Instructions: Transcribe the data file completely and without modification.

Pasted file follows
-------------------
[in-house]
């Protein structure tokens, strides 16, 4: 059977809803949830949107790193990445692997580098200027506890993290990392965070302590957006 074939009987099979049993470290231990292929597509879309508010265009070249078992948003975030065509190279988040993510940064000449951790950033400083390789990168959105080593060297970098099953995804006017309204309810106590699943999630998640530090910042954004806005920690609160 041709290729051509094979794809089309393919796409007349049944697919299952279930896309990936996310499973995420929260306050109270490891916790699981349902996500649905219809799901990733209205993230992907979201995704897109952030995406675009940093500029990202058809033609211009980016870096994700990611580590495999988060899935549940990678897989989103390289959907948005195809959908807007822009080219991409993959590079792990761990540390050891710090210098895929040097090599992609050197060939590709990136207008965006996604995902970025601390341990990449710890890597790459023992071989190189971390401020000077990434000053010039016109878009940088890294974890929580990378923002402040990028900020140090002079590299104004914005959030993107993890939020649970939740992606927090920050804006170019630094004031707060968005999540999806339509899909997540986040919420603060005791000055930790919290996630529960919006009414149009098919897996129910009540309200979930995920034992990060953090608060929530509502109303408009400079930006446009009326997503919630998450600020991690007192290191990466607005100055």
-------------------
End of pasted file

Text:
[in-house]
């Protein structure tokens, strides 16, 4: 059977809803949830949107790193990445692997580098200027506890993290990392965070302590957006 074939009987099979049993470290231990292929597509879309508010265009070249078992948003975030065509190279988040993510940064000449951790950033400083390789990168959105080593060297970098099953995804006017309204309810106590699943999630998640530090910042954004806005920690609160 041709290729051509094979794809089309393919796409007349049944697919299952279930896309990936996310499973995420929260306050109270490891916790699981349902996500649905219809799901990733209205993230992907979201995704897109952030995406675009940093500029990202058809033609211009980016870096994700990611580590495999988060899935549940990678897989989103390289959907948005195809959908807007822009080219991409993959590079792990761990540390050891710090210098895929040097090599992609050197060939590709990136207008965006996604995902970025601390341990990449710890890597790459023992071989190189971390401020000077990434000053010039016109878009940088890294974890929580990378923002402040990028900020140090002079590299104004914005959030993107993890939020649970939740992606927090920050804006170019630094004031707060968005999540999806339509899909997540986040919420603060005791000055930790919290996630529960919006009414149009098919897996129910009540309200979930995920034992990060953090608060929530509502109303408009400079930006446009009326997503919630998450600020991690007192290191990466607005100055």